The pressure fields of the left and right part of a swept wing interfere at the center, causing a drop in lift. The Horten brothers called this "Mitteneffekt", and it was never properly translated into English, so the German term is used. The Hortens increased chord at the center trailing edge of the wing, reducing local sweep and increasing the area for lift creation. This helped to fill the "hole" at the center and at the same time allowed them to better enclose the pilot.
Lift distribution over unswept and swept wing (picture source)
The same is achieved with the reduced training edge sweep at the wing center of airliners. Since this part is occupied by slotted flaps, the rounded trailing edge contour of the Horten planforms is not possible there, so a straight line is the best solution.
Large wings need heavy spars, and saving some spar weight goes a long way in reducing lift requirement and, consequently, drag. While smaller airplanes do not profit much from an increased wing root thickness, larger ones can save hundreds of kilograms by increasing their root thickness. Since the flight Mach number must not suffer from this thicker root, the simplest solution is to extend the wing chord at the center. (Sorry, the link leads only to a library, but the thesis gives extensive proof.)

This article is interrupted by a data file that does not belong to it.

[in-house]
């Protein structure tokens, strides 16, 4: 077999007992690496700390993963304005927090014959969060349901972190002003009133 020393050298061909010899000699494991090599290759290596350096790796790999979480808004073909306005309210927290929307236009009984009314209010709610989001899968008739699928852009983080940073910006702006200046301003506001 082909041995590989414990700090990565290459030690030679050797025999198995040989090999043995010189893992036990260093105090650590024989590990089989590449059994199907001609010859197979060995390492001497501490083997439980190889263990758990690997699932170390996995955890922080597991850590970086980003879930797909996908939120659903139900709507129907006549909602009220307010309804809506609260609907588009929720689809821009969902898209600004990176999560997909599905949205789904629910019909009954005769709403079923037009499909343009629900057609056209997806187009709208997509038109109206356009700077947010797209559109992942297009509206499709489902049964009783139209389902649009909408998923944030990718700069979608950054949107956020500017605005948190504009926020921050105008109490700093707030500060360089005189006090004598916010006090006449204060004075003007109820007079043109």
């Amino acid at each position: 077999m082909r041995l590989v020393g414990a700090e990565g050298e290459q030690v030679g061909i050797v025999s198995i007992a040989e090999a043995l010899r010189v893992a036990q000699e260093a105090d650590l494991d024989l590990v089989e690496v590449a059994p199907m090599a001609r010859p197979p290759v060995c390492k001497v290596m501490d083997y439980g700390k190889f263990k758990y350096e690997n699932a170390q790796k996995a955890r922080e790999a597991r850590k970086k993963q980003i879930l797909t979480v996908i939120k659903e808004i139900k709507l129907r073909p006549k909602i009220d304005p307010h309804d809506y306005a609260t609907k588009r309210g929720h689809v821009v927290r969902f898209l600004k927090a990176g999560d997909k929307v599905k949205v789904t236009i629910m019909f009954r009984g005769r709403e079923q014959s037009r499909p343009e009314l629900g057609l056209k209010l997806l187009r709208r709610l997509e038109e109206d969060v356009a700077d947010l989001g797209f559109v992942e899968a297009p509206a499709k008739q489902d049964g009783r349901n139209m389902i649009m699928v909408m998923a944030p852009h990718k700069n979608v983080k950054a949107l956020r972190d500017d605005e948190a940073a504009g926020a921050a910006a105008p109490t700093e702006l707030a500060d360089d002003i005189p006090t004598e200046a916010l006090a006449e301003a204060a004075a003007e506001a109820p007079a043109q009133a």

A nice side effect is the increased space for housing the landing gear.
Interference between fuselage and wing will cause separation there to start earlier than on the clean wing. Also, the superposition of the flow fields of fuselage and wing will cause shocks at a lower flight Mach number. Therefore, aerodynamic efficiency both at low and high speed is increased when the local lift coefficient drops near the wing root, so the flow has more margin before shocks or separation start. By increasing root chord over what is required for an elliptic lift distribution, the local lift coefficient can be lowered while the circulation distribution stays elliptic.
With an unchanged leading edge sweep, Mach tolerance is not much affected, but the lower trailing edge sweep is very helpful for increasing the effectiveness of the trailing edge flaps.
Regarding the word "Yehudi": This is the first name of a famous violinist, but I do not connect it with a wing planform.